Of course those of us who take part in these supernatural tour don't really expect to see a ghost spirit of any kind but. you never know.

Seriously haunted house - for paranormal adventures, seeing ghost images or having a most haunted experience

Whatever you believe - or don't believe - some places look as though they should be inhabited by spirits and provide a paranormal experience. Wouldn't you feel spooked going into this 'ghost house'?

Sightings or not, there is a certain attraction to visiting sites that chill.

It could be simple curiosity, to see a place so many people are talking about (or whispering about). It could be a love of history, because many of these sites have a historical significance that goes back centuries. Or perhaps it's thrill-seeking, that desire to be jolted out of everyday banality into another world that is not known or understood.

Yet others believe the popularity of ghost travel may be due to interest in matters spiritual.

Ghost tourism vs ghost hunting

You may hear the two terms being used interchangeably but they're not quite the same.

And while supernatural attractions like the ones I describe further down are becoming more popular, they have little to do with the investigative side of ghosts and hauntings and are a far more serious incursion into the paranormal. (You can read more about ghost hunting here.)

Oh, and in case a few hours of ghost hunting doesn't cut it, you can always try the ever more popular overnight ghost hunts. (Not for me, thank you.)

Best ghost city tours and haunted tours

Dublin is haunted. It has to be.

If it weren’t, why would so many people tell its haunted stories, guide you through abandoned buildings and neighborhoods, and dutifully study its somewhat frightening legends?

In the land of mythical leprechauns and faeries, I meandered into shadowy caves, eerie graveyards, and came across things that go bump in the night.

Take Hendrick Street, which has a reputation as Dublin’s most haunted street.

Number 7 was once an expensive home that became run down. Into it moved a family whose members were warned not to go downstairs at nighttime. An old lady who had died in the house was believed to still guard the front door; the sound of her bare feet running up and down the stairs was audible from midnight until five every morning.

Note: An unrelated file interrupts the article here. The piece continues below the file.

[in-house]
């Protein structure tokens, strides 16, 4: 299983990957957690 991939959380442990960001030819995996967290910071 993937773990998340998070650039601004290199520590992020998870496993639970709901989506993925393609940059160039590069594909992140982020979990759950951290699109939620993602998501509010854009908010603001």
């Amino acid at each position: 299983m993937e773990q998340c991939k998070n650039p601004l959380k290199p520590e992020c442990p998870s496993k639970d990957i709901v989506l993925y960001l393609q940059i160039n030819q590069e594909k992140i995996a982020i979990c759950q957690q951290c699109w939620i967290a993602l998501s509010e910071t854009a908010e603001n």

One night, the family’s patriarch staggered home drunk. As he struggled to fit his key into the lock, he heard a rush of footsteps down the wooden stairs. The door opened, and he felt a swoosh of displaced air behind him as someone – not visible – ran past. He learned his lesson and was never out of bed again once the clock struck twelve.

At number 8 lived a disharmonious old couple who hated one another. Each waited for the other to die. He finally did. She was happy to be rid of him but would soon discover he would plague her with his presence for many years. She put up with his haunting for as long as she could but eventually sought a priest to perform an exorcism.

Perhaps even eerier is the Edmundsen Electrical Company across the street.

haunted Dublin factory

The building has been abandoned since the 1960s, a modern rectangle of glazed windows and fluttering blinds. A little girl has regularly appeared to visitors here, fueling the belief this was once an orphanage. The plant was also the site of many suicides. Faces can often be seen in windows.

And I know I saw a light shining in one.

Dublin is dotted with crypts, graveyards and haunted places. You could start your search for the supernatural with these:

To some visitors, Dublin’s haunted side is a lark, something to investigate with tongue in cheek, with the utter confidence of disbelief.

To others, it’s a serious matter and the subject of much historical – and paranormal – exploration.